The Deputy asked about the general overrun. I cannot answer historically for the HSE about what happened in 2005 or 2006. I was a county councillor at that time and had no involvement whatever in national politics. I was a member of the regional health forum and that was as much input as I had into the health service then. In general, as the Deputy knows well, it is a demand-led scheme. Much of the money is spent on pay, on which there are many pressures and demands. Politicians, from all sides, continuously demand pay increases and demand that we pay the people who work in the health service better. It returns to my point that we can stick rigidly to the budgets. I was here this time last year when there was an overspend of €655 million. We do not agree that is acceptable, we do not want that level of an overspend in the HSE, it is not our ambition and we are not satisfied with it. To be fair to Paul Reid and his team in the HSE, and the team in the Department, I am here with an overrun of €338 million rather than €655 million. That is not where we want to be but it is progress.
On the various issues raised -----
On a point of order, this is a debate on a Supplementary Estimate. It is not the same as an ordinary committee meeting. It is normal procedure to alternate between Government and Opposition when offering. Otherwise I will have to vacate, because with the best will in the world, I do not have all day to sit here listening to the wisdom of my colleagues.
I will bring Deputy Durkan in.
The Minister of State is looking for €338 million from the Oireachtas, but within that there is an overspend of €450 million, which is why it is relevant. No one has suggested that we seek not to be able to add things to the budget but, as he said, that amount is €90 million. If he was here looking for the €90 million that the Oireachtas agreed for extra services, that would be fine but that is not what this is. It is €90 million of a €450 million overspend so the measures that the Oireachtas sought account for one fifth of the total overspend; it is the other four fifths with which there are issues. I acknowledge that the Minister of State was not a Member between 2006 and 2009, inclusive, but for five or six years there were no overspends and in the time that he has been here and in a ministerial role the overspends have been approximately €500 million. It seems reasonable that anyone in a ministerial role when overspends were that high would look back to the period when the overspends were zero and have a view and would have asked officials to run the numbers to see why. It is reasonable to expect the Minister of State and the Minister to have a considered answer to that because therein might lie some of the ways by which we deal with the overruns.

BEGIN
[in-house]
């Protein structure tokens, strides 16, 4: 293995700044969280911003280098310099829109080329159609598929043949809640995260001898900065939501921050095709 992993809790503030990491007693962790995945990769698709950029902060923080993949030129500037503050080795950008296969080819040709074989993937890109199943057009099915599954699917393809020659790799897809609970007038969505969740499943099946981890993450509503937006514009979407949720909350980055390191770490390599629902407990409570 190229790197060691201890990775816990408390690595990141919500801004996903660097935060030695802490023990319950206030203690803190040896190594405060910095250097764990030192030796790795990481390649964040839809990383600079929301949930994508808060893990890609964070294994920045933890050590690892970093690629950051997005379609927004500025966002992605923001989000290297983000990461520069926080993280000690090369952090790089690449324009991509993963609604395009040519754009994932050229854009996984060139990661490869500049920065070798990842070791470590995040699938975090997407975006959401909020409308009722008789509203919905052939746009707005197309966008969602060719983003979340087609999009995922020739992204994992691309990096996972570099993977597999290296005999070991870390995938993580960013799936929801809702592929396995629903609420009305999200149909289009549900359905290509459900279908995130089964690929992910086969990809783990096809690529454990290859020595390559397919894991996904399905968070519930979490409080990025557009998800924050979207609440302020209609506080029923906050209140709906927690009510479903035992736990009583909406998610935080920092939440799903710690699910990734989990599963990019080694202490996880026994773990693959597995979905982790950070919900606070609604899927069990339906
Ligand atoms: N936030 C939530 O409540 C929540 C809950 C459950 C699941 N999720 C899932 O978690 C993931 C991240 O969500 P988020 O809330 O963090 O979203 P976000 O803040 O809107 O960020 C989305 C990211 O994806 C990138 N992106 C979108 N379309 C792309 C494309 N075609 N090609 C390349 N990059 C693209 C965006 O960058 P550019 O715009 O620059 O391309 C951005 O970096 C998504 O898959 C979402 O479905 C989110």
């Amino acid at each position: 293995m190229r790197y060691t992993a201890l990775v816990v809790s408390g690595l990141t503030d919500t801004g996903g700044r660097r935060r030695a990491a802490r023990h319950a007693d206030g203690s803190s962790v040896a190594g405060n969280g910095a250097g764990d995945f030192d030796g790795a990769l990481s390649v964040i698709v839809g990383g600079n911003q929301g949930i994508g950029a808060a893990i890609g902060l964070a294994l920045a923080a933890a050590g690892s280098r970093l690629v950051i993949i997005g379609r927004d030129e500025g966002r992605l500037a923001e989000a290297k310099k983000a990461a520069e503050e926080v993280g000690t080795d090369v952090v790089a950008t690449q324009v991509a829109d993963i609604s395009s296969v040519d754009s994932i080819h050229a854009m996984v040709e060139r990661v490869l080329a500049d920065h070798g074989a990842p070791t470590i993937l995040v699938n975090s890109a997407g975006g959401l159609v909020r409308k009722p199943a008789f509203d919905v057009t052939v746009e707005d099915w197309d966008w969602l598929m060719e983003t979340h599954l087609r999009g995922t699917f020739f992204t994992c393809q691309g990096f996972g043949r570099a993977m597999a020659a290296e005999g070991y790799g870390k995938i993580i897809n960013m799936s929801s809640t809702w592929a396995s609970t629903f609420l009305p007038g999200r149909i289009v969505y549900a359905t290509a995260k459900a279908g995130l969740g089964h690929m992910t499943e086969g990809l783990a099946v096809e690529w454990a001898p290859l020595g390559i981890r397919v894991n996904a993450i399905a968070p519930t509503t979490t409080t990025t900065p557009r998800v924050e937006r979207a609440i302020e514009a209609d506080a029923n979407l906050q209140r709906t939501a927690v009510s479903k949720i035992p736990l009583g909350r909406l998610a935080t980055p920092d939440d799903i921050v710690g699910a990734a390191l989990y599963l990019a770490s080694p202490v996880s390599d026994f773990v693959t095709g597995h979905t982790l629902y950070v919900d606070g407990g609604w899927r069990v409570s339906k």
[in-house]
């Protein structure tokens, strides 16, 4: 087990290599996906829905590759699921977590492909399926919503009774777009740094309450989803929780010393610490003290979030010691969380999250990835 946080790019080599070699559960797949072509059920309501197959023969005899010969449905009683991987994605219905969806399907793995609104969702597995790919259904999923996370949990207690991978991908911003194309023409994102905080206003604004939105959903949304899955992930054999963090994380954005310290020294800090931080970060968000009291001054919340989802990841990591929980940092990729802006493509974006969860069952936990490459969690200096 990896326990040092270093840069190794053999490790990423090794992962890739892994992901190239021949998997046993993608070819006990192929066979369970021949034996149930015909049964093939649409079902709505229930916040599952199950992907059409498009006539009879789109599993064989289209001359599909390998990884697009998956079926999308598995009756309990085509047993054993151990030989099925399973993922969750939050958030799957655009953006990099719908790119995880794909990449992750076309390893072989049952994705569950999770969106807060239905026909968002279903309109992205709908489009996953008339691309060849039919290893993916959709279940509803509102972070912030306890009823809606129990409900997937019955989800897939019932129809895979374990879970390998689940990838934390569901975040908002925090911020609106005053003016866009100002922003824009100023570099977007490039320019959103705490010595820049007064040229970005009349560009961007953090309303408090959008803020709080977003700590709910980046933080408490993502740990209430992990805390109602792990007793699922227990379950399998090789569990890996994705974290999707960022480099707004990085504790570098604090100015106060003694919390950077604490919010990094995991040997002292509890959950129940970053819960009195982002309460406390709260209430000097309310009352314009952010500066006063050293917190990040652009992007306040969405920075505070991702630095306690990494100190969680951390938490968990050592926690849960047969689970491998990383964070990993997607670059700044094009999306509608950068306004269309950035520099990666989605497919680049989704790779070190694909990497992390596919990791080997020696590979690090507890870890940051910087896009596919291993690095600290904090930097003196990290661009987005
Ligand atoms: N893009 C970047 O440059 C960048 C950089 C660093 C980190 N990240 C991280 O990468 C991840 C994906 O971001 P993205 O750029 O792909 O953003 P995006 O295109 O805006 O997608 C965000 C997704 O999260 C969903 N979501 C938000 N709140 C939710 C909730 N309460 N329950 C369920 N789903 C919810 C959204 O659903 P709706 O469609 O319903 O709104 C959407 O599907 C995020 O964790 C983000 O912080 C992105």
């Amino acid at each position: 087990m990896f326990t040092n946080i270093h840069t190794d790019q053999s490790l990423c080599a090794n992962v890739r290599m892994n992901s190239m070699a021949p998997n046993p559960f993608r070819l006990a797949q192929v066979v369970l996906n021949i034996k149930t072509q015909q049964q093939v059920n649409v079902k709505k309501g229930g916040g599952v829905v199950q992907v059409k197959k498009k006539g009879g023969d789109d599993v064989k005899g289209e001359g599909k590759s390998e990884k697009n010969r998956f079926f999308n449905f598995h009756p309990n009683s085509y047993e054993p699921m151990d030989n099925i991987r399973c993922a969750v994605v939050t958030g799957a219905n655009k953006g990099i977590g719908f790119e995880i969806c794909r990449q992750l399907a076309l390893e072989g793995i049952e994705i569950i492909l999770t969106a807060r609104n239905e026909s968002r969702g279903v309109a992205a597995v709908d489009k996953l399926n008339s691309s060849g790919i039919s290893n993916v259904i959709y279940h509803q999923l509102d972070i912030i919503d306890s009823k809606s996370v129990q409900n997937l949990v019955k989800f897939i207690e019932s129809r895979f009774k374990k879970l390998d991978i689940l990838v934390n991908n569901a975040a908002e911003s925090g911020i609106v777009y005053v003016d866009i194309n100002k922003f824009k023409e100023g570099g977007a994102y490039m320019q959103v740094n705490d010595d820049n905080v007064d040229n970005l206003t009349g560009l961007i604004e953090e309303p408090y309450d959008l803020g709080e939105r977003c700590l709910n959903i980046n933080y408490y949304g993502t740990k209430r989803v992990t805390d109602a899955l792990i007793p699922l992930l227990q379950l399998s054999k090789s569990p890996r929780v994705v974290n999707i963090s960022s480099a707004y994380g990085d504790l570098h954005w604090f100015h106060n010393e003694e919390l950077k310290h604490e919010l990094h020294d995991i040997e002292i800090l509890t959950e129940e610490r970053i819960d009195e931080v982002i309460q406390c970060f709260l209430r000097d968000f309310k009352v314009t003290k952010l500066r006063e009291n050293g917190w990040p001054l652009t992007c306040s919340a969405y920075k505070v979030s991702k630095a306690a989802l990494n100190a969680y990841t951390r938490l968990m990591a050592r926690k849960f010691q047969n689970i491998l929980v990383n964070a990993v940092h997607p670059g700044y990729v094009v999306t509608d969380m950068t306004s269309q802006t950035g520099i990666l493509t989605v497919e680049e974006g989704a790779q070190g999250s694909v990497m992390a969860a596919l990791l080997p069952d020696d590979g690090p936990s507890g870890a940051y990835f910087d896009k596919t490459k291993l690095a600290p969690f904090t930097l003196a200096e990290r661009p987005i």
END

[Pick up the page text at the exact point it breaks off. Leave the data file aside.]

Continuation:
There seems to be an absence of performance metrics. Some are detailed but quite a few are not. In acute hospitals, for instance, it says the money needs to go here and there.
Can the Minister of State explain why there are no desired performance outcomes accompanying a request for very large amounts of taxpayers' money?